On Friday the Go-Ahead Group issued an updated trading statement prior to its financial year ending 27th June. Naturally it included the best positive spin on the situation – talking up the continued payments of concessionary fares income, contracts and BSOG for regional bus; the guaranteed income for London, Singapore and Dublin buses; the new 2% profit margin Emergency Measures Agreement for GTR and direct award contact for Southeastern but the two relatively recent rail operations in Germany and Norway look like they’re in trouble with the former subject to “a comprehensive review of our German rail business underway including an assessment of longer-term financial expectations” which usually means it’s not long for this world (its been beset with staff shortages following problems of late delivery of trains) while in Norway “discussions are underway regarding ongoing funding to support increasing service levels while demand remains suppressed”. The Group hasn’t had much luck with Continental European rail ventures.
Go-Ahead’s share price was trading at a pre-lockdown high of £21.44 in February, crashing down to £4.74 as lockdown began then climbing back to just over £12 before falling again by over 10% yesterday to close just under £11 as investors presumably took fright from the statement’s conclusion “we are not in a position to provide guidance in relation to the 2020/21 financial year or beyond at this stage”, which isn’t surprising in the current circumstances. The only certainty is uncertainty and all that.
Finally in other news this week, and in a parallel universe, the planning application for the new Old Oak Common station in west London “was waved through by the Old Oak and Park Royal Development Corporation” on Wednesday evening.
Due to open in just six years it’s being billed as the ‘best-connected rail station’ in the country (I think Kings Cross/St Pancras might have something to say about that claim) as well as “the largest new railway station ever built in the UK” (according to the Architect’s Journal). It’s estimated 250,000 people will pass through the 14 platform ‘super-hub’ every day; well, at least that’s what was estimated in the days before a certain coronavirus changed the way we travel, work and shop a couple of months ago.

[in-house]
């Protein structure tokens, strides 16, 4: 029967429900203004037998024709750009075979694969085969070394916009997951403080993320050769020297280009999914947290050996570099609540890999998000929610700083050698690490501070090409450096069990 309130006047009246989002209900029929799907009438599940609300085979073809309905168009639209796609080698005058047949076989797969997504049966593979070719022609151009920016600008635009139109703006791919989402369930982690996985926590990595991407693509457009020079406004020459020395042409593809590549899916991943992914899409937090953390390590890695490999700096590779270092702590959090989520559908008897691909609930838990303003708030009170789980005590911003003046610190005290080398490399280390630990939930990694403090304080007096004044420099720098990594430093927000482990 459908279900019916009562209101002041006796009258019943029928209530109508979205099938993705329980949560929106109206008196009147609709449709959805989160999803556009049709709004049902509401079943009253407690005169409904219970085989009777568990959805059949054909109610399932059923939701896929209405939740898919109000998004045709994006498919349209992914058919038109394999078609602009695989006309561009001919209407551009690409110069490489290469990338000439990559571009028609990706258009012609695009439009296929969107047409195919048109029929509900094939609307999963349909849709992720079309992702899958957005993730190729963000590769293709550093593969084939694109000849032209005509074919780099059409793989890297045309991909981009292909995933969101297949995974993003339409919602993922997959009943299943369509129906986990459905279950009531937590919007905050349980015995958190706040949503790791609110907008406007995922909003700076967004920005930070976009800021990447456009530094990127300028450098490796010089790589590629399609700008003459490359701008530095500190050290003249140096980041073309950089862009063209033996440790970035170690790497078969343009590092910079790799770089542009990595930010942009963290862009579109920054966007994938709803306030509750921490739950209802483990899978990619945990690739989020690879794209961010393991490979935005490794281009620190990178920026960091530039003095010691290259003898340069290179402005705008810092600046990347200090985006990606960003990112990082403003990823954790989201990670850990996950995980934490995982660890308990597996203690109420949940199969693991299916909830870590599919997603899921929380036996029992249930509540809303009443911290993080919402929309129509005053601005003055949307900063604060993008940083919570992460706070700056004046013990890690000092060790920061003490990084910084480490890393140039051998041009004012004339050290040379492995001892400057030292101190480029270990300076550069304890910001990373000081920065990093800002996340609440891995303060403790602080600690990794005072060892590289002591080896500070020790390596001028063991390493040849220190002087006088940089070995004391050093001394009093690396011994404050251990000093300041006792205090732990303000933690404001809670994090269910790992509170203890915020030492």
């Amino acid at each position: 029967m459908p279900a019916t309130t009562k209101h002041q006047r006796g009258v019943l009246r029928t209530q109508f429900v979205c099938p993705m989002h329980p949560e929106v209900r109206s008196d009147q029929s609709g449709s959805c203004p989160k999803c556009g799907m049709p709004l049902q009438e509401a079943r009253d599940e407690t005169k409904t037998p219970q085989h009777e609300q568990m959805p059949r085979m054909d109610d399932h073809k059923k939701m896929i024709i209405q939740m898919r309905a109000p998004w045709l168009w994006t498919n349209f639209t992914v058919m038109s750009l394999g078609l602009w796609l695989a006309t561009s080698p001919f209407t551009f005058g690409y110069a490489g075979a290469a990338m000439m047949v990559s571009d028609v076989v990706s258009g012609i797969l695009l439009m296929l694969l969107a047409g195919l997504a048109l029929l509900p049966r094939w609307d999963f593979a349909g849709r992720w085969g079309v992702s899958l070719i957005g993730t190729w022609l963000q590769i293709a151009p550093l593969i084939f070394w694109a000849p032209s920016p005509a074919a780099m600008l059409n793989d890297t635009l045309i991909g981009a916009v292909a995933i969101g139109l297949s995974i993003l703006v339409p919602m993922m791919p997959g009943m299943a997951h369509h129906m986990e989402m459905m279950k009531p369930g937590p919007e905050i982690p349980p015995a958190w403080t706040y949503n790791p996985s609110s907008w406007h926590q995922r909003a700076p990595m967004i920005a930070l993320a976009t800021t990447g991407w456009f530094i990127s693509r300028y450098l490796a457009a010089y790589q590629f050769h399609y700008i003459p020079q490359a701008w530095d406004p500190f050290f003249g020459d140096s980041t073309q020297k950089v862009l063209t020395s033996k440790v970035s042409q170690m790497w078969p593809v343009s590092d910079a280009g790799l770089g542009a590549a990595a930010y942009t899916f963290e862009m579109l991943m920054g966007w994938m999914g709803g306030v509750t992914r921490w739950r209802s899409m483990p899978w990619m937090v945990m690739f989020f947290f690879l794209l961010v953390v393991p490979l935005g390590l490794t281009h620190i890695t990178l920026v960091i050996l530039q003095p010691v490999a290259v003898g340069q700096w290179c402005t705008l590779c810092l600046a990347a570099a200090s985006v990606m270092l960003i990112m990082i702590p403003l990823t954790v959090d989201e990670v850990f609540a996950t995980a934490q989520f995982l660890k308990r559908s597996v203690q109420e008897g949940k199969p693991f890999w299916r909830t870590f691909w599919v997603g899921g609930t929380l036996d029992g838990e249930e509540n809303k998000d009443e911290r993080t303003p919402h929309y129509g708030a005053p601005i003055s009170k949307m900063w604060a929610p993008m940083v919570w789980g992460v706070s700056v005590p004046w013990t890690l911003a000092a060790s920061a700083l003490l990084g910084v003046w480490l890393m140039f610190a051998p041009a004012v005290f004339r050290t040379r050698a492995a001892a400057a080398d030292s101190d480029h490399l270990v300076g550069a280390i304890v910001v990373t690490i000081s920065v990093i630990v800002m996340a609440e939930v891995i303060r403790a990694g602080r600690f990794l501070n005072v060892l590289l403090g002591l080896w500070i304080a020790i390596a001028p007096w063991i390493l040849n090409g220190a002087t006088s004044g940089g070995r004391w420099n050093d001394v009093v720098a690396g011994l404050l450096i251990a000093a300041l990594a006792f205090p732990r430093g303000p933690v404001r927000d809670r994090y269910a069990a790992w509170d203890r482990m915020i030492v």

Old Oak Common will be the southern terminus of Phase 1 of High Speed 2 for two years, between 2029 and 2031, until the revamped expanded Euston comes on stream. It will initially see six trains an hour to Birmingham (three an hour) as well as Manchester, Liverpool and Glasgow (one an hour each) and have connections to Crossrail and the GWR mainline and close links to the West London Overground. Anything HS2 is another distant world entirely during the current continuing crisis and years of financial turmoil as the economy hits deep recession; goodness knows what the deficit will be by 2029, but I guess one day, HS2 might turn out to have been a good idea. I’m not sure I’m seeing it just at the moment.
Another thing I’m not seeing is the optimism of northern Conservative MPs that all’s well with the economy and it won’t be long before ‘levelling up’ means the opening of new railway lines. This week’s PMQs (Starmer’s forensic examination of the ever evasive Johnson is quickly becoming a ‘lockdown must see’ every Wednesday lunch time) saw two such Tory MPs asking planted questions either side of Starmer giving Johnson ‘six of the best’. Richard Holden (Durham North West) asked Johnson to support him in his ‘Formal Expression of Interest’ just submitted for “a new rail line between Consett and the MetroCentre” to which Johnson tellingly “congratulated my right honourable friend for his imagination …. plans are …. entirely in keeping with the Government’s infrastructure revolution” (‘imagination’ being the operative word!) while Sara Britclife (Hyndburn) wanted Johnson to join her in thanking SELRAP (Skipton East Lancs Rail Action Partnership) for the “continuing campaign to reopen the Skipton to Colne railway line”.
Back in the real world, we’re about to enter Week 10 of whatever we’re calling this now.
I used to run a bus company but in retirement am a full time passenger travelling all over Britain enjoying its splendid scenic delights by bus and train. Currently social distancing at home.